I have been thrifting pretty regularly for about two years now. I’ve gone through many phases during that time. There was the throw-it-all-in-the-cart phase, where I would toss in every single thing that I *might* like. There was also the spend-half-an-hour-in-the-fitting-room phase, which was the most annoying to other shoppers. Oh, and who could forget the homewares-only phase, which left me with 72 mugs and no place to put them. Now, I am on the buy-only-what-I-really-need phase, which is my personal favorite of all of them. I’ve gotten a clear focus on what my personal style is and now I’m on to the search for all natural fabrics — linen, cotton, and silk.
Why natural fabrics, you ask? Well, to put it simply, synthetic fabrics are harmful to you and bad for the planet. That’s the short explanation. But to dig deeper, you need to know a little more about synthetic vs. natural fabrics. Natural fibers are created by animal, vegetable, or mineral sources. Synthetic fibers are man-made textiles that are made entirely of chemicals. You can probably guess from reading their definitions why one might be deemed “better” than the other.
Of course, no fabric is completely perfect. There are ups and downs to just about everything in the fashion world, and ultimately what you wear and buy is a personal decision. Fashion, in general, is personal. What you choose to wear on your body may differ from someone else. Personally, I like to stick with natural fabrics for a few reasons; 1) They feel better on my body and 2) They create no chemical or microfibre runoff when in the laundry.
I’ve thrifted so much that I can pretty much tell what an item is made out of when I touch it. I love to walk through the aisles and push the hangers from one side to another to feel the fabrics. While I don’t go through every single item in the store, I can easily push through the colors — mainly grays, whites, olive greens, and anything striped — and styles that I like. But I didn’t start out with having the sixth sense for fabrics. I started searching for natural fabrics by reading the labels.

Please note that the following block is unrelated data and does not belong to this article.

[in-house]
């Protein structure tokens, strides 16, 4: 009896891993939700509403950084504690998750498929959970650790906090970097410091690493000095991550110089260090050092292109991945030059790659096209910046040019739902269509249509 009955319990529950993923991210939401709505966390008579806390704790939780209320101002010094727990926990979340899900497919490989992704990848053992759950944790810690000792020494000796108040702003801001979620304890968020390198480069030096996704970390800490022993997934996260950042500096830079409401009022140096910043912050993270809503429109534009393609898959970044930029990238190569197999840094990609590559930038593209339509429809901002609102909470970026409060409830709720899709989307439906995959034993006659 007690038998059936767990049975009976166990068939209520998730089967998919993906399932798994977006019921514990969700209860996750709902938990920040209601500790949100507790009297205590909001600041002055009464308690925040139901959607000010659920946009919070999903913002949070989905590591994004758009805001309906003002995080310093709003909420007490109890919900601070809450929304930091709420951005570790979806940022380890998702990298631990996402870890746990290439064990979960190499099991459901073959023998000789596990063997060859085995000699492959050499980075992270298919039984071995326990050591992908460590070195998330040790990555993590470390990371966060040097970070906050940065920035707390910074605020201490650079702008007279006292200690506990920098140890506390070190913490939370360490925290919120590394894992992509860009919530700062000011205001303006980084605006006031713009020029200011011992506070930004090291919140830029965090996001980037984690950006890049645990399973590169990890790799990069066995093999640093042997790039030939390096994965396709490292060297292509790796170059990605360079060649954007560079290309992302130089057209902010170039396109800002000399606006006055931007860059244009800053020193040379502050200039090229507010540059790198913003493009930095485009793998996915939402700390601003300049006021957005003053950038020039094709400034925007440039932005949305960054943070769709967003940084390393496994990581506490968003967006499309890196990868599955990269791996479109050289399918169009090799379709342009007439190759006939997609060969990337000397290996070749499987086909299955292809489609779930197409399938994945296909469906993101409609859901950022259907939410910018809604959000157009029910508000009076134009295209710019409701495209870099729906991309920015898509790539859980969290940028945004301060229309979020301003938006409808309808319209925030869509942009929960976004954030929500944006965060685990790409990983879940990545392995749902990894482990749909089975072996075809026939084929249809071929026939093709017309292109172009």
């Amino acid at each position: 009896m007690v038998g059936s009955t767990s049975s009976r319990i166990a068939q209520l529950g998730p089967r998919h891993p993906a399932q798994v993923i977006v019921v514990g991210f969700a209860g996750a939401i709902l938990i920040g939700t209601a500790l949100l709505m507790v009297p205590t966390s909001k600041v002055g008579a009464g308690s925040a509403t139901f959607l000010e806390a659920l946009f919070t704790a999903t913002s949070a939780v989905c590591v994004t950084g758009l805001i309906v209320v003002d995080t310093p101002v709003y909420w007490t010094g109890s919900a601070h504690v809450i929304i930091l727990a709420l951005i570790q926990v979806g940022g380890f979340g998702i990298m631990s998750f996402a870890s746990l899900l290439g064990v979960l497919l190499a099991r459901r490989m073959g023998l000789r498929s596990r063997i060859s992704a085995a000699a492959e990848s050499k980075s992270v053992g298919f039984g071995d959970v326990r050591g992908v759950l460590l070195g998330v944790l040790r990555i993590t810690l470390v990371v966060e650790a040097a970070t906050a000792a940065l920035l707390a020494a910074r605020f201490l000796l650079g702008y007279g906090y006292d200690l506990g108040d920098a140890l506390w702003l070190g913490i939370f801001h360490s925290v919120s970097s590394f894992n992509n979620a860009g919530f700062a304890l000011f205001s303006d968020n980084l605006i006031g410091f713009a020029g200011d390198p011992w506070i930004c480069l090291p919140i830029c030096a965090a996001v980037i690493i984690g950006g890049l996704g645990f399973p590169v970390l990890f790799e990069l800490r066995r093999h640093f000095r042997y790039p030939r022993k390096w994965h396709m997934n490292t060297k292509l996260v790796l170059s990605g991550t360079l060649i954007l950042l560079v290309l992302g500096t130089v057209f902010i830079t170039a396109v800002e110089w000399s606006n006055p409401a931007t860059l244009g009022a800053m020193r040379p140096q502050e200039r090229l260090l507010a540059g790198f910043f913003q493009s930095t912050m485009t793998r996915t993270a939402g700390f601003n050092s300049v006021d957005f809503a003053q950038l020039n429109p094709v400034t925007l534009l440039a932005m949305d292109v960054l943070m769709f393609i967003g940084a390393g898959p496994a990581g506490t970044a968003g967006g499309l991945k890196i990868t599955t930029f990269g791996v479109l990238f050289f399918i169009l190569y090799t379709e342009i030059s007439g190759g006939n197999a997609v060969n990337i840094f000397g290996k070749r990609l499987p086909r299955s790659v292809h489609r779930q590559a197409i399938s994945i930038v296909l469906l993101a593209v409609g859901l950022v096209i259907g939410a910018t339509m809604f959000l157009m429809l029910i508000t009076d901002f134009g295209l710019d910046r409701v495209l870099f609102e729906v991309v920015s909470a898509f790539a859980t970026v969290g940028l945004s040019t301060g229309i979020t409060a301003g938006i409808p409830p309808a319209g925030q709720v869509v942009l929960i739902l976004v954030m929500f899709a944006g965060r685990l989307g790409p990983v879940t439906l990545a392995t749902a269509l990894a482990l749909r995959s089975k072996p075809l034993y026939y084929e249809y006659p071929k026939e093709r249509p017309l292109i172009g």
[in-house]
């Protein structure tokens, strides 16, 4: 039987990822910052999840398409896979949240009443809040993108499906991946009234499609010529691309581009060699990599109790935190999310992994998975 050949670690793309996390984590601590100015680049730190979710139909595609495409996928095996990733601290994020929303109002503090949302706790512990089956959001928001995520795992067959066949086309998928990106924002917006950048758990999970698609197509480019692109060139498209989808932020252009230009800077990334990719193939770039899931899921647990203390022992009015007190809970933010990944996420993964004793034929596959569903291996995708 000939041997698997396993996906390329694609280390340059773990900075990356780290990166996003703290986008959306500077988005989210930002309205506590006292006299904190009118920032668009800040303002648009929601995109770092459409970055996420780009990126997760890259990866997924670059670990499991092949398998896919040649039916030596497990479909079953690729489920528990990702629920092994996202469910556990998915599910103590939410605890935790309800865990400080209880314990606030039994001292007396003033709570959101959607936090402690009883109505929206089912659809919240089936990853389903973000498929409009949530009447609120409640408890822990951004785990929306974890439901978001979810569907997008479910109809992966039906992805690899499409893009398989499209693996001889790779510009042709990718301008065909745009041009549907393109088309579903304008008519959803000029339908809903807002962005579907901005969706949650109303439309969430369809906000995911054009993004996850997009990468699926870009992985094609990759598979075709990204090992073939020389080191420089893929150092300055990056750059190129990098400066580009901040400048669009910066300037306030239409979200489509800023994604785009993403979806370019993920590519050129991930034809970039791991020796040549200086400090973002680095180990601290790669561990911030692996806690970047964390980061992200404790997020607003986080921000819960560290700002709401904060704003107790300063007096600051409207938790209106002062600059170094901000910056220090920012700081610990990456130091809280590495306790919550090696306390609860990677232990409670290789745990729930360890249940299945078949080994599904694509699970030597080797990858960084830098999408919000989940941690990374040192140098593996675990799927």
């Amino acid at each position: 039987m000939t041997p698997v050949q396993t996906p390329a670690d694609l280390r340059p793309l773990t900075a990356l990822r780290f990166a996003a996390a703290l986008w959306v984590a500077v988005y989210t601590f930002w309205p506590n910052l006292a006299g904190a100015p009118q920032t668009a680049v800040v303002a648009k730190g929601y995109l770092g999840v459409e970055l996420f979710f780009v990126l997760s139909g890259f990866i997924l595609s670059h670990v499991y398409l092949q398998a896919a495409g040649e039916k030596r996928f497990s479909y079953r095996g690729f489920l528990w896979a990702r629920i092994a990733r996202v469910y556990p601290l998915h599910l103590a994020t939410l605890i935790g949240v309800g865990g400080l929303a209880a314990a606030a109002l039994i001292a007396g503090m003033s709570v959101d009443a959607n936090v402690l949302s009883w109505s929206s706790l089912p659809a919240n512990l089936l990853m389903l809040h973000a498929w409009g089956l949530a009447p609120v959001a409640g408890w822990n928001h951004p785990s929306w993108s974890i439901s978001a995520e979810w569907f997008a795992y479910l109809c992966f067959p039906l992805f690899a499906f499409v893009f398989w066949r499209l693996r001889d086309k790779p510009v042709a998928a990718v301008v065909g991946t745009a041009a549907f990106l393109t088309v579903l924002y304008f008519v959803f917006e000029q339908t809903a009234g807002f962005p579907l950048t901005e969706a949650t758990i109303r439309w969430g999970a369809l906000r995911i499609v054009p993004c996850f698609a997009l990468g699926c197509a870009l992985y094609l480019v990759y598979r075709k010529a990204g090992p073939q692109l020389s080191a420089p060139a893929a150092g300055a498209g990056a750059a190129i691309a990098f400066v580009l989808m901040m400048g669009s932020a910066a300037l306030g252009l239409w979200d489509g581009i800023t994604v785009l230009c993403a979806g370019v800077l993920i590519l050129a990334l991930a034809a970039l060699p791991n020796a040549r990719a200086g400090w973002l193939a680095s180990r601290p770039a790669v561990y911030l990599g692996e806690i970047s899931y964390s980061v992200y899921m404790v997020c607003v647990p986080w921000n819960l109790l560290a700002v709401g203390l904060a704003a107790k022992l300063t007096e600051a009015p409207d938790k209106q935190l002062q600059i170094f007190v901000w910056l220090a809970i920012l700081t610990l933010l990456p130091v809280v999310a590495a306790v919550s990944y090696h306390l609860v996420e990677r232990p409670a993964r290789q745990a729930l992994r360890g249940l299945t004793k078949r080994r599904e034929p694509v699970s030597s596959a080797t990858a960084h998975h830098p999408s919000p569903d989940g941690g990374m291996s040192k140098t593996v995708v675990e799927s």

Reading labels is the number one way to learn about fabrics.
I know, I know. Reading labels takes time. But if you’re committed to knowing what’s on your body, it’s worth it to take the time to read. Think about it this way: you wouldn’t buy a new product in the grocery store without checking the ingredients, right? The same goes for your clothing. Your skin is your biggest organ, and what you put on it matters. Your skin will absorb what sits on it. If that is chemicals, dyes, and pesticides, then that’s what you’re absorbing. That’s true no matter how many times you wash it.
Of course, even natural fabrics have their downfalls. Like I mentioned before, fashion is personal and so is the decision of what you buy. Personally, I will always stick with natural fabrics. Here’s the low-down on my top three favorite fabrics to shop at the thrift shop, so you can make your mind up about what to buy too.